Bounce Imaging Explorer Helps Save Lives

A new throwable ball that sends panoramic images to let soldiers and first responders know what they are in for during a crisis situation will soon be widely utilized by the military, fire fighters and police forces around the world.

The Bounce Imaging Explorer – only the size of a baseball - is a new kind of camera that will save lives. The rubber ball contains six cameras, a Wi-Fi transmitter, and a microphone to transmit audio. The images the ball obtains are instantly displayed on a tablet or smartphone.

Bounce Imaging Explorer Helps Save Lives.Bounce Imaging Explorer Helps Save Lives.

The inventors of this new technology are Francisco Aguilar and Dave Young, both who met as graduate students at the Massachusetts Institute of Technology (MIT).

Since graduating thier new invention has taken off in a big way. This past year they have been running pilot tests with police forces, fire departments and the military. They are now in the works of creating new relationships with first responder units from around the world.

“We developed the idea for Bounce Imaging after the 2010 Haiti earthquake demonstrated the need for a low-cost, easy-to-use imaging and sensor technology to search for victims after a major disaster,” says Aguilar. “The core concept of seeing inside dangerous spaces was then expanded to other first responder applications needed by professionals like police and firefighters. The core purpose of our product is to reduce risk and save the lives of first responders and civilians by allowing personnel to gather information about hazardous spaces and environments before having to enter them.”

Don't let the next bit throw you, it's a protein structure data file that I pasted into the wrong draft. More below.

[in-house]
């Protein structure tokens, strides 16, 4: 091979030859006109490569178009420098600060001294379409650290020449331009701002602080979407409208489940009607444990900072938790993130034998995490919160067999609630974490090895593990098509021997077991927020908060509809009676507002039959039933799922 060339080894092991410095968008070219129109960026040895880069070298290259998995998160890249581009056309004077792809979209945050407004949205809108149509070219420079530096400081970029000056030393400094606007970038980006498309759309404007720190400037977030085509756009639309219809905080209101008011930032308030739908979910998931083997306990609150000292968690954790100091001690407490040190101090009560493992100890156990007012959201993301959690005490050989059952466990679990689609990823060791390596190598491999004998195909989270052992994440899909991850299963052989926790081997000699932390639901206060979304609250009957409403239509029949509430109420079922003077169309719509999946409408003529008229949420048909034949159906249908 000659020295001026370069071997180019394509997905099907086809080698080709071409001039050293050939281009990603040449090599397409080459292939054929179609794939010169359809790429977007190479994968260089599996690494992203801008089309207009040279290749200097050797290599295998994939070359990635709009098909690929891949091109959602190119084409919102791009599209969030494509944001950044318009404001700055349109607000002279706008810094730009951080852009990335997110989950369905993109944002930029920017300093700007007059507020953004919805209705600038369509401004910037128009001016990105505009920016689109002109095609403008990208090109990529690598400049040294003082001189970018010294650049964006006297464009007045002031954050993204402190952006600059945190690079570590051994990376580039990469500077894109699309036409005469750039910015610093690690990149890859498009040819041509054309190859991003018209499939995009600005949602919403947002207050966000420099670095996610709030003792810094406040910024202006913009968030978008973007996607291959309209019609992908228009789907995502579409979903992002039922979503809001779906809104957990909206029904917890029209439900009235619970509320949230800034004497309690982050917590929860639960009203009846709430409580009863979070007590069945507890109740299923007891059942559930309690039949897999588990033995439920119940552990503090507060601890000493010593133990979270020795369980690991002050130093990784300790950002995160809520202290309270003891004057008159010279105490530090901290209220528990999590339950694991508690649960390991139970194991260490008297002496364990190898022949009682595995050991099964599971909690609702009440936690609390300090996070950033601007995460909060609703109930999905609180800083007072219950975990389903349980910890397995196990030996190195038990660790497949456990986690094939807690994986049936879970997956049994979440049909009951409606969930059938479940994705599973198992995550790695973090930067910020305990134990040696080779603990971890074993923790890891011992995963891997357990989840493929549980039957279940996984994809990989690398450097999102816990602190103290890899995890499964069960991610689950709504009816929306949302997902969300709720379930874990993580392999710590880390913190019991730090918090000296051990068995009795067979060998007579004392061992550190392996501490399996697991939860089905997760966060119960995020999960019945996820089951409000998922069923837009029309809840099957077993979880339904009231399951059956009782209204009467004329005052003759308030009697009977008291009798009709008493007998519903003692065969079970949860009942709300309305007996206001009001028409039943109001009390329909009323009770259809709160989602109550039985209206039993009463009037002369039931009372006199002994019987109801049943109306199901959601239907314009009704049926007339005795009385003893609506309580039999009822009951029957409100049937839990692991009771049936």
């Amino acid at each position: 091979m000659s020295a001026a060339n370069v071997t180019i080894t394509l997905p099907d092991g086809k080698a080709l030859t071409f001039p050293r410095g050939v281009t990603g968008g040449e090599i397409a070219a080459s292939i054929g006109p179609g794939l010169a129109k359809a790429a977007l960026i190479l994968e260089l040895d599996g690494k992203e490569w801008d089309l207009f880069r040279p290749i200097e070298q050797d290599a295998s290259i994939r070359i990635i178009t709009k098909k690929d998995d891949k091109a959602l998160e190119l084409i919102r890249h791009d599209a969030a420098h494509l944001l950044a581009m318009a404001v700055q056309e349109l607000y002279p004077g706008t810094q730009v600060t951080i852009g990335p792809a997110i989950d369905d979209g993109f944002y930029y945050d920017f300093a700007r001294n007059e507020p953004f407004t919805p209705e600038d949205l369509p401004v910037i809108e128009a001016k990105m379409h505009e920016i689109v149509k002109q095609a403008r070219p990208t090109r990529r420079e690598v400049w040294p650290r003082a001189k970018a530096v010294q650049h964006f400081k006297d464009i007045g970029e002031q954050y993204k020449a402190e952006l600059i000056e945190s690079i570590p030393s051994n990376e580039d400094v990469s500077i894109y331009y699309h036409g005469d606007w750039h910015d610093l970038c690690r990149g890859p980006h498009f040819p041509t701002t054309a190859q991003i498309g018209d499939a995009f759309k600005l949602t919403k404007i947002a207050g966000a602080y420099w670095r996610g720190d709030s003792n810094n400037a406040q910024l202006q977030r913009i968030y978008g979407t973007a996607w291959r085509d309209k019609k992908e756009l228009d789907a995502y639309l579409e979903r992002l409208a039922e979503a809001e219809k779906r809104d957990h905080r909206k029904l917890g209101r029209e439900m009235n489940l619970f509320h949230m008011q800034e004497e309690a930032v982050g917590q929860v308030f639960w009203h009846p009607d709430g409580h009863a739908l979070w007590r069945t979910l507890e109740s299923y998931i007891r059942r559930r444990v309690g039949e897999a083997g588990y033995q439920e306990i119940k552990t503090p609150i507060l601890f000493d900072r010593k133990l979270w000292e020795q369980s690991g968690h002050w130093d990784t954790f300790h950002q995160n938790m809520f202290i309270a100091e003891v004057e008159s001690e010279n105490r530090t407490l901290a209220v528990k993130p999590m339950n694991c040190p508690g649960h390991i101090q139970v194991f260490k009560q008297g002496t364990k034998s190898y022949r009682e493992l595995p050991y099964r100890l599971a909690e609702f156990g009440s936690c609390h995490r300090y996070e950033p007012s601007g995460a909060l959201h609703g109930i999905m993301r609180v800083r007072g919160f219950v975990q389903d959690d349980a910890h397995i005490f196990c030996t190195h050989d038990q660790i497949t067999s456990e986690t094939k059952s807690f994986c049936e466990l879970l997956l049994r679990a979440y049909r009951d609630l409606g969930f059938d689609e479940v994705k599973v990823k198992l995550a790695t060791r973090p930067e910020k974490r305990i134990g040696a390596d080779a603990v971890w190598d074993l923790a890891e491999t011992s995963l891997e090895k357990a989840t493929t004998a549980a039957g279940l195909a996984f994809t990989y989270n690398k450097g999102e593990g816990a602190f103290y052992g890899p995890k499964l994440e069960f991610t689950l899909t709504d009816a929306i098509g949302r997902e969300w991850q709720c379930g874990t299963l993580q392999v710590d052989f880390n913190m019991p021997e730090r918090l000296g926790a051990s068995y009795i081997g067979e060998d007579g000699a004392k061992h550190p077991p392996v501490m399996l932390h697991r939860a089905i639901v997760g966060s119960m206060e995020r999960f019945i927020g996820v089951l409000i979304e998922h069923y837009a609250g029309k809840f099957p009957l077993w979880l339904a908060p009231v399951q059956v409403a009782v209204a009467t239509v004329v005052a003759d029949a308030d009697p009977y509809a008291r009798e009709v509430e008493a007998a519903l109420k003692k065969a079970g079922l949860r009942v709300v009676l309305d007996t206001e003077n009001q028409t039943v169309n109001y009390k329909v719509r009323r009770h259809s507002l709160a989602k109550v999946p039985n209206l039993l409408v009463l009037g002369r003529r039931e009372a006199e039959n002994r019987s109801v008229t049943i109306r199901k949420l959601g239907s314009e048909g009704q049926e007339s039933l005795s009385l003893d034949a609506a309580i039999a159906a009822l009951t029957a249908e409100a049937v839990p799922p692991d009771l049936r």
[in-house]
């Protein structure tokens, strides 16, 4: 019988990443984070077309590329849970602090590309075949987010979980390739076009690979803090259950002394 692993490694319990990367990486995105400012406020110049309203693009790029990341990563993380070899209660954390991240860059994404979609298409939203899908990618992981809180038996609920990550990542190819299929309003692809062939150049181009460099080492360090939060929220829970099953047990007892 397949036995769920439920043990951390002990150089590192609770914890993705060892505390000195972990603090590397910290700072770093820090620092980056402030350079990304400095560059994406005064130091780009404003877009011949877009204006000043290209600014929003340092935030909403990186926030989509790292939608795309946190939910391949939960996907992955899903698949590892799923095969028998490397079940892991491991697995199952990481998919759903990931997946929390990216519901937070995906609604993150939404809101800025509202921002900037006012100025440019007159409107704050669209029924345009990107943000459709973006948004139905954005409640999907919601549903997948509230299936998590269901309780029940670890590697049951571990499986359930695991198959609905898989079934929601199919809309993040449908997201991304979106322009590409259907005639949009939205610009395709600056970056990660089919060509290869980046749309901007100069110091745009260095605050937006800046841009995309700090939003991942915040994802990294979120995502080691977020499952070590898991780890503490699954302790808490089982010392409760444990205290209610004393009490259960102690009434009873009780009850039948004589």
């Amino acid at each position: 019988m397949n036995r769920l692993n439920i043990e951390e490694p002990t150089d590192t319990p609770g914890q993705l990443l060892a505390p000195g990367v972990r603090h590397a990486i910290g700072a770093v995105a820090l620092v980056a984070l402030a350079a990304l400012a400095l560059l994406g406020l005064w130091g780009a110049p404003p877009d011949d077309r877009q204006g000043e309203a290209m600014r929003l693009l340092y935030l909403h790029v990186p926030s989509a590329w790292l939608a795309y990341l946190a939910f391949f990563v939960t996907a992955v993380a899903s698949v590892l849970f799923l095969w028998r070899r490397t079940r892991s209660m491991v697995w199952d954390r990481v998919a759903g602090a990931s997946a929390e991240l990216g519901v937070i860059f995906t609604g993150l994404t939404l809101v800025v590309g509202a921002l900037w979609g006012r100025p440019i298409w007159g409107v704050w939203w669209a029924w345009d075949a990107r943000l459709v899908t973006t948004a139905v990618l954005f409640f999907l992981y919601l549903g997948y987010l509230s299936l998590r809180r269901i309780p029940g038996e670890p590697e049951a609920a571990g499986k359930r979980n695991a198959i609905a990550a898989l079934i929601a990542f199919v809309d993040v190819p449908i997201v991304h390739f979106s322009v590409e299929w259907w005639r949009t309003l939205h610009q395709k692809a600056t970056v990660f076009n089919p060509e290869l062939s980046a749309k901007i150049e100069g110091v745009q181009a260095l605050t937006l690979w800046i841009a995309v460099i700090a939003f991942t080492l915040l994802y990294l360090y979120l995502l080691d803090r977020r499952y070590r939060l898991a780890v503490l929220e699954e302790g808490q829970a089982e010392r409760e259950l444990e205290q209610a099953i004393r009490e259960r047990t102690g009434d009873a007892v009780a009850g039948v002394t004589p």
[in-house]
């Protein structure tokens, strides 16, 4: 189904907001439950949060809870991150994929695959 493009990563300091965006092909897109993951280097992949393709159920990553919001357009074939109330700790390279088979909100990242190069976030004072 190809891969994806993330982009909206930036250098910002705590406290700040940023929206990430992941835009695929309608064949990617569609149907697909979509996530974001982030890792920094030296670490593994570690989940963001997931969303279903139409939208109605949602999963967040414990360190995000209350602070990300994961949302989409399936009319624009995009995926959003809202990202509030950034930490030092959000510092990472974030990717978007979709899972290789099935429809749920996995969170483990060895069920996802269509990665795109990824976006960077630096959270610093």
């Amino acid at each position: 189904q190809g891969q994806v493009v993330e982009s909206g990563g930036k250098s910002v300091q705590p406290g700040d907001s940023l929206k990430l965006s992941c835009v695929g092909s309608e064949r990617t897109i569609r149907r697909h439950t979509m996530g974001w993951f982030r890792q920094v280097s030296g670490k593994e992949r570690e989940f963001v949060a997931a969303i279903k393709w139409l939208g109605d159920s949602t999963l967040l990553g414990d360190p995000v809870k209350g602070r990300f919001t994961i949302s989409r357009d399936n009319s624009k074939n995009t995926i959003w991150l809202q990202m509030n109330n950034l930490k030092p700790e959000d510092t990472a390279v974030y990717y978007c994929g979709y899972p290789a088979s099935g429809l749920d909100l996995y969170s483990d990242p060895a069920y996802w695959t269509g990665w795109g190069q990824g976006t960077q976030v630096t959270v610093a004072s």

Image: The Bounce Imaging Explorer gets into dangerous places so people don’t have to.Image: The Bounce Imaging Explorer gets into dangerous places so people don’t have to.

Young indicates that police officers they have met with contend that their invention “could be used in hostage situations, active shooter situations and other situations where officers feel a threat lies around a corner or in a room.”

He adds, “Firefighters as well in particular hope to use our onboard sensors to detect hazardous gases like hydrogen cyanide and carbon monoxide, which are often present in buildings after fires. They also see the potential in helping to search buildings for victims before they need to decide whether to enter a building. Other first-responder applications range from Homeland Security container inspection to nuclear plant safety, but our initial focus is on the police application.”

The Bouncing Imaging Explorer costs $995.00 (USD), and soon will be must-have-piece-of-gear for soldiers, police officers, fire fighters and other first responders.